Ahora es un poco mas dificil.

Fig 3Two images from the computed tomography coronary angiogram.


Fig 1 Exercise tolerance electrocardiogram

A 43 year old Asian woman was referred to the cardiology outpatient clinic with recurrent episodes of chest pain, which she had experienced since early childhood. She described the chest pain as a central tightness that occurred when she exercised. She had recently developed paroxysms of fast regular palpitations, which had prompted her referral. Her only known coronary risk factor was a family history of premature coronary disease. Physical examination was unremarkable and her blood pressure was 110/56 mm Hg. Routine haematology and biochemistry tests, including her thyroid stimulating hormone concentration, were all within normal limits. A 12 lead electrocardiogram (ECG) showed normal sinus rhythm. A 24 hour Holter ECG showed sinus rhythm with occasional supraventricular ectopic beats and no suggestions of any ST segment change (no diary entries). Chest radiography, echocardiography, and pulmonary function tests were unremarkable. She went on to have a Bruce protocol exercise tolerance test. Her ECG at peak exercise (eight minutes) is shown (fig 1).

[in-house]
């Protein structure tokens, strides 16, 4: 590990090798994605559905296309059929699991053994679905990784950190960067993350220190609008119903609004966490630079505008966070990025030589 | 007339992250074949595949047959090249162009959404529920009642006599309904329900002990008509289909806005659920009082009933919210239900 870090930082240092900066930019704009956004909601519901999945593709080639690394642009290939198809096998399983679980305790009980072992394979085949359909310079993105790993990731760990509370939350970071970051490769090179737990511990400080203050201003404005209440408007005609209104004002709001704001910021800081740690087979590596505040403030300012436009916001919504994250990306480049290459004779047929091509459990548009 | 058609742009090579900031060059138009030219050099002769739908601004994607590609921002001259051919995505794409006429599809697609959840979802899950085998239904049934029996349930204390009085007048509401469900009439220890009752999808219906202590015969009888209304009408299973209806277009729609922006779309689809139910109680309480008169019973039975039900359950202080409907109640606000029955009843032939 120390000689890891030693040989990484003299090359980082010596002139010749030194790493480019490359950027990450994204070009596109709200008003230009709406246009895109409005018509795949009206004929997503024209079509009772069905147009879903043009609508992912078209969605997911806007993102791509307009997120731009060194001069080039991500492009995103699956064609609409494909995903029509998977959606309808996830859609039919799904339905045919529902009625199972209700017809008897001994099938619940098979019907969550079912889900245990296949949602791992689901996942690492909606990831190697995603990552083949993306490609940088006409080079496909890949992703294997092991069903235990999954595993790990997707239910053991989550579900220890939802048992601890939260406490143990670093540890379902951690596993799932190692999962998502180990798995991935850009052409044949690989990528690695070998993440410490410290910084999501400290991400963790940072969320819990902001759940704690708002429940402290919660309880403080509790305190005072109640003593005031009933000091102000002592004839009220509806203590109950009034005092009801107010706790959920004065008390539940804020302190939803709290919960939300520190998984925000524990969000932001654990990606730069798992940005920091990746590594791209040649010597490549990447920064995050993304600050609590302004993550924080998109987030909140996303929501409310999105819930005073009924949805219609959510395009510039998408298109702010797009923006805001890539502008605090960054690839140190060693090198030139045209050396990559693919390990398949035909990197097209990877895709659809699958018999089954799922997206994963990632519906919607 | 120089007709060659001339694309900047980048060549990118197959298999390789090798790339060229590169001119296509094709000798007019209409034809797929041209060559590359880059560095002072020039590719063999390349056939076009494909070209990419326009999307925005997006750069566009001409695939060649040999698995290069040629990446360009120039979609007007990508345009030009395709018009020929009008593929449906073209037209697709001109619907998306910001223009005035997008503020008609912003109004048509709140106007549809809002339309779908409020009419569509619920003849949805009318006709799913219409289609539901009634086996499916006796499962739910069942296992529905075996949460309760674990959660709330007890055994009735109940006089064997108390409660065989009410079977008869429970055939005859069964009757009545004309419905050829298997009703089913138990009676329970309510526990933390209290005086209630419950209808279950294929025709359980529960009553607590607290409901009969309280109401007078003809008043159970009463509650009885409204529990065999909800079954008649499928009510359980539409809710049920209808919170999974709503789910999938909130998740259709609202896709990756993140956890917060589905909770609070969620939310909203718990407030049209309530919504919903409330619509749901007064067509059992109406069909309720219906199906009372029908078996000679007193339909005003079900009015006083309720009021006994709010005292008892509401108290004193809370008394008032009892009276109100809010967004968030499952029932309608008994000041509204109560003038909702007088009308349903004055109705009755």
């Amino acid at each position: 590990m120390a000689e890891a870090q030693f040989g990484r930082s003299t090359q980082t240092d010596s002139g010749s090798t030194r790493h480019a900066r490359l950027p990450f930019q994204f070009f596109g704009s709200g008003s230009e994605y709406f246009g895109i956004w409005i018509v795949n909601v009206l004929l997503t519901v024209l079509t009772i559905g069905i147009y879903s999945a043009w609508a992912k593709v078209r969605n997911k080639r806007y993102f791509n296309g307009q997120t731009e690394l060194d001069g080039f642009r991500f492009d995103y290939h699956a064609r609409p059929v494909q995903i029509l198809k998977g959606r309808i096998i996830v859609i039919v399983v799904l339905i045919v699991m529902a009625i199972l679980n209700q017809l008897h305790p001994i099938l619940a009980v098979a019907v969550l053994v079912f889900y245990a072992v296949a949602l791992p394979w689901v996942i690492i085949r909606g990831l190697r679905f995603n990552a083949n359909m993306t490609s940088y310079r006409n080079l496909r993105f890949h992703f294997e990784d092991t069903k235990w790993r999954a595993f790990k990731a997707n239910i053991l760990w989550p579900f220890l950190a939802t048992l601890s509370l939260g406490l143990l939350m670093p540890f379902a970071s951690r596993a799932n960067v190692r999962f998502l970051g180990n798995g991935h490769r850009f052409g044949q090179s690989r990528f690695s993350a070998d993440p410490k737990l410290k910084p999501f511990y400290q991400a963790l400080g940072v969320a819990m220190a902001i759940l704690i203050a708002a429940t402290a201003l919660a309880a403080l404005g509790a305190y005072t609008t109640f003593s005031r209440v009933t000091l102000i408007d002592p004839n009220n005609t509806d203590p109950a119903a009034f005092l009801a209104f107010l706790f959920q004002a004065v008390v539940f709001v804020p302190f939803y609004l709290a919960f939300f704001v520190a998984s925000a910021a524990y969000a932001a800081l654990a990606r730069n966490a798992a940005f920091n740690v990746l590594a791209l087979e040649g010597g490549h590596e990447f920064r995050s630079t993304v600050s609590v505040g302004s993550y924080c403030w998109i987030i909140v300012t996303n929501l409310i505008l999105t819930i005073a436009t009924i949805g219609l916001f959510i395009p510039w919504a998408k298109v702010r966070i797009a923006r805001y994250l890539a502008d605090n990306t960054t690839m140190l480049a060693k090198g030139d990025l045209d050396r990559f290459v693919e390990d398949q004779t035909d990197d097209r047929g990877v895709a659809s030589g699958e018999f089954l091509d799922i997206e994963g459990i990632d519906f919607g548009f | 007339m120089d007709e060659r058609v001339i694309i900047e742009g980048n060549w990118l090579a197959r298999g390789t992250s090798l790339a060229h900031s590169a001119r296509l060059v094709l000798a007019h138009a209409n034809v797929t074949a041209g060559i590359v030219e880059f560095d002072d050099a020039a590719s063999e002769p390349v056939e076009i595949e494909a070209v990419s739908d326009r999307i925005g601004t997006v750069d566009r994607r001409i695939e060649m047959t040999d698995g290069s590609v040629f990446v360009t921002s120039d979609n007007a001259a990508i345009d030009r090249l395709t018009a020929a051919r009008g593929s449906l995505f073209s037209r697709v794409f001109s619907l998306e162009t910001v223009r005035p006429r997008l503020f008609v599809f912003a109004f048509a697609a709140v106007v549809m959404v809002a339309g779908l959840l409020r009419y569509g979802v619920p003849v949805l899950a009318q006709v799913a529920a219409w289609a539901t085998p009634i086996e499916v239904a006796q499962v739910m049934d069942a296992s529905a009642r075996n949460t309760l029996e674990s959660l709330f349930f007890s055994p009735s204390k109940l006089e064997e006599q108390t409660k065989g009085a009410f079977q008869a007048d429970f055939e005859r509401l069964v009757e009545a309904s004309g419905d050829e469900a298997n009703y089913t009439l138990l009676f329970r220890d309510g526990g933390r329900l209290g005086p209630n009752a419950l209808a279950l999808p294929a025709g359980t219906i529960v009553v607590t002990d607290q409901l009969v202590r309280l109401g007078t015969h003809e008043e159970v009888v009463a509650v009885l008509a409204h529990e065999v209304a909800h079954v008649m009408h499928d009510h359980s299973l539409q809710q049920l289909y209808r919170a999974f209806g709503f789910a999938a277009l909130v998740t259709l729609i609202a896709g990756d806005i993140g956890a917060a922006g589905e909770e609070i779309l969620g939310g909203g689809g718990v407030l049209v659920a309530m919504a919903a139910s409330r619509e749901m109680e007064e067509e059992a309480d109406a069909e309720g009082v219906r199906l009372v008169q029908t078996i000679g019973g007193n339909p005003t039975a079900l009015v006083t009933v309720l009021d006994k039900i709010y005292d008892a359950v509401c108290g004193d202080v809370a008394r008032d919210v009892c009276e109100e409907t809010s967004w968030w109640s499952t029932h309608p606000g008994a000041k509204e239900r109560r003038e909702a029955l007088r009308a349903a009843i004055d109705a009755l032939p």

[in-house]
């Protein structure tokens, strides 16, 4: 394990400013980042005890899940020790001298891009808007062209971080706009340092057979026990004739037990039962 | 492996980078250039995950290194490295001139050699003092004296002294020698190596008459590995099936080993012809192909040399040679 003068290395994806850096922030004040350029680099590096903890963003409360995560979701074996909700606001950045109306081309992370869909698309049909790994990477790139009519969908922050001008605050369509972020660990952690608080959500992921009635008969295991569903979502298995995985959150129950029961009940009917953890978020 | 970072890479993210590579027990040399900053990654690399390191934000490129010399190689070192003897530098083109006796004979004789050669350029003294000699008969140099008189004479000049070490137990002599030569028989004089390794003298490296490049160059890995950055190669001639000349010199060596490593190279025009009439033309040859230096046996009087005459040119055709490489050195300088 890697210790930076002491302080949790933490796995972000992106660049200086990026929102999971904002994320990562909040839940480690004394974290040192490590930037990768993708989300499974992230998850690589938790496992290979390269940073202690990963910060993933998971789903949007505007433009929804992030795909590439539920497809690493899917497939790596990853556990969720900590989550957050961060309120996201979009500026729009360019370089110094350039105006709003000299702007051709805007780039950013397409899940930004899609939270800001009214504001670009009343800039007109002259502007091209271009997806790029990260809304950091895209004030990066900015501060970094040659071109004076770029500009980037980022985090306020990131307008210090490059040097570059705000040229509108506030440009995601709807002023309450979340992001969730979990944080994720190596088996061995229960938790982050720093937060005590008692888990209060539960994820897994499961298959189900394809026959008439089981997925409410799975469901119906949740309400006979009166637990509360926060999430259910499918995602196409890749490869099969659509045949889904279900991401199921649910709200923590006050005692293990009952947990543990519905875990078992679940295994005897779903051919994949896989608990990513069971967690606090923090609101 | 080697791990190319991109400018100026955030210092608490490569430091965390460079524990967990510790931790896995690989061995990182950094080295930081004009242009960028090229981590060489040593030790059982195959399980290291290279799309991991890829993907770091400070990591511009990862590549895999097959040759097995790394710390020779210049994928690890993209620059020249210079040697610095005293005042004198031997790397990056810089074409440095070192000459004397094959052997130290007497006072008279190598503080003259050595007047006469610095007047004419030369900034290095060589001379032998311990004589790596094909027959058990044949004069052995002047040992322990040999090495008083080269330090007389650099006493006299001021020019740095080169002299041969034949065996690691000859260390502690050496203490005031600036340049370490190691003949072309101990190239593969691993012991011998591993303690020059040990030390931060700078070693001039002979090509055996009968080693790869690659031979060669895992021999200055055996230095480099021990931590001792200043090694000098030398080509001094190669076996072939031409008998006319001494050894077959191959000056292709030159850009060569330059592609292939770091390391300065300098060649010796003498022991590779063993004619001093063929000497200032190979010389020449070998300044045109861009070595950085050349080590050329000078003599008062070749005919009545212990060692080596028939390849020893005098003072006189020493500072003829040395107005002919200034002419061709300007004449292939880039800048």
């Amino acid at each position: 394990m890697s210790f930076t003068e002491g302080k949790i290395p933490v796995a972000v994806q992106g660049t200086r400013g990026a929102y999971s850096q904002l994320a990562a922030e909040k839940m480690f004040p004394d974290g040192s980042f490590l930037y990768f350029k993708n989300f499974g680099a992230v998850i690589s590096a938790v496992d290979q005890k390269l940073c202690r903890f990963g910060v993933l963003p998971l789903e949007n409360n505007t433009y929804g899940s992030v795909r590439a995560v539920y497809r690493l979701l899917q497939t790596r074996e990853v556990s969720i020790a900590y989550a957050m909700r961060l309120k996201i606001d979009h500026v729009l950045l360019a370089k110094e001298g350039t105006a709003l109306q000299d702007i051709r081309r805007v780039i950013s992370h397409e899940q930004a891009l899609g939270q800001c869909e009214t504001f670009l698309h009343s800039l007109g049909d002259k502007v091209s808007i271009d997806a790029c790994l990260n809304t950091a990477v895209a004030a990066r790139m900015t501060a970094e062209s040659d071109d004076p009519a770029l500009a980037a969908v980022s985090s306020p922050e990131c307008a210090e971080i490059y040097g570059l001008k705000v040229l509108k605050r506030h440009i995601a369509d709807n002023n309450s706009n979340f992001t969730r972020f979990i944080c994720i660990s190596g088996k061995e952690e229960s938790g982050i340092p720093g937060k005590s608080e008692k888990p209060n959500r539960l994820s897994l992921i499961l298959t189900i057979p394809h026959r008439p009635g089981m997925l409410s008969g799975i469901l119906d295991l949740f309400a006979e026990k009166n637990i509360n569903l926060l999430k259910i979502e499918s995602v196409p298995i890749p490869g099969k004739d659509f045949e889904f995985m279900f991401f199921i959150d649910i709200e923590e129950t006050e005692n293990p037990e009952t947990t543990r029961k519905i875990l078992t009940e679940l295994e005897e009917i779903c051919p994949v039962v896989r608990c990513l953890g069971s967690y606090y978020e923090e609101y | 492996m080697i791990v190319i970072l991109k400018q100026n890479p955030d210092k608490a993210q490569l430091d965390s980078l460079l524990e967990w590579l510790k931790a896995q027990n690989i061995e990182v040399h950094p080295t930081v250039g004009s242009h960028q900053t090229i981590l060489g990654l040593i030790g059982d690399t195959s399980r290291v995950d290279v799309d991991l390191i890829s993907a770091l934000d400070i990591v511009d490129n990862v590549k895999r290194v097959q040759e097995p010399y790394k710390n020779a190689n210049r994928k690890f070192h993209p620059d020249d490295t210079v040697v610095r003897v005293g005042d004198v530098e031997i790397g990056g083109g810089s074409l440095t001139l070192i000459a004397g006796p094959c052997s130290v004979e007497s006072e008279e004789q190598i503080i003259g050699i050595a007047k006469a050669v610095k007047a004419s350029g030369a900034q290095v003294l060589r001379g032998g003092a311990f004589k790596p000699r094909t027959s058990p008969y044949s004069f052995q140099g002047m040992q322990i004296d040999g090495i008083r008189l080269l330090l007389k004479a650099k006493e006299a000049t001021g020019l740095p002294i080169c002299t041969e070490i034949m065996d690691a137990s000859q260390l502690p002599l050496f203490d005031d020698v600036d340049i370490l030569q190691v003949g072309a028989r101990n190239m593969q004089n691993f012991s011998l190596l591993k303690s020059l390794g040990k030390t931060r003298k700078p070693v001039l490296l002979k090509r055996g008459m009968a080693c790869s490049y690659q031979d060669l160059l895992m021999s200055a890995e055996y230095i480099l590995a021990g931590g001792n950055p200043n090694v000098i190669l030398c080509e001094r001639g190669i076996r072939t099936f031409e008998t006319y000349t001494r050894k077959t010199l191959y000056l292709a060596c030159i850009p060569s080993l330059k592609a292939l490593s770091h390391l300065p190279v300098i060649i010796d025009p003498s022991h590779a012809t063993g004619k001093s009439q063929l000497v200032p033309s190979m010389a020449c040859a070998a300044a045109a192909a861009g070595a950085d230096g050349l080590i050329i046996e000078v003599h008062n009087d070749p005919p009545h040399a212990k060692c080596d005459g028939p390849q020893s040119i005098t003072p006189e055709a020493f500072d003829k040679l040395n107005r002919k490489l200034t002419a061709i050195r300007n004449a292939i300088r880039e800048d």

Questions

1 What does the exercise tolerance ECG show?

2 What are the possible underlying causes of the ECG changes?

3 Computed tomography coronary angiography showed an anomalous right coronary artery emanating from the left coronary sinus. Why is this a problem and how does it explain the ischaemia?

4 What further investigations should be considered?

5 How might this condition be managed?

Answers

1 What does the exercise tolerance ECG show?

Down-sloping ST segment depression in the lateral leads (V4-V6), which is suggestive of myocardial ischaemia (fig 2).


Fig 2 Exercise tolerance electrocardiogram showing ST segment depression in leads V4, V5, and V6 (arrows)

Down-sloping and planar (horizontal) ST segment depression are more specific for underlying ischaemia than up-sloping ST depression, which can be a normal phenomenon during exercise. The depth of ST depression (1.5 mm in this case) is also diagnostically important, with deeper depression more likely than shallow depression to reflect ischaemia. Unlike ST elevation, ST segment depression does not reliably indicate the area of myocardium or artery giving rise to the ischaemia.

2 What are the possible underlying causes of the ECG changes?

Although underlying causes include atherosclerosis, coronary spasm, coronary microvasculature dysfunction, and external compression of a coronary artery, younger women have a higher false positive rate with this test and so the results should be interpreted with caution.

3 Computed tomography coronary angiography showed an anomalous right coronary artery emanating from the left coronary sinus. Why is this a problem and how does it explain the ischaemia?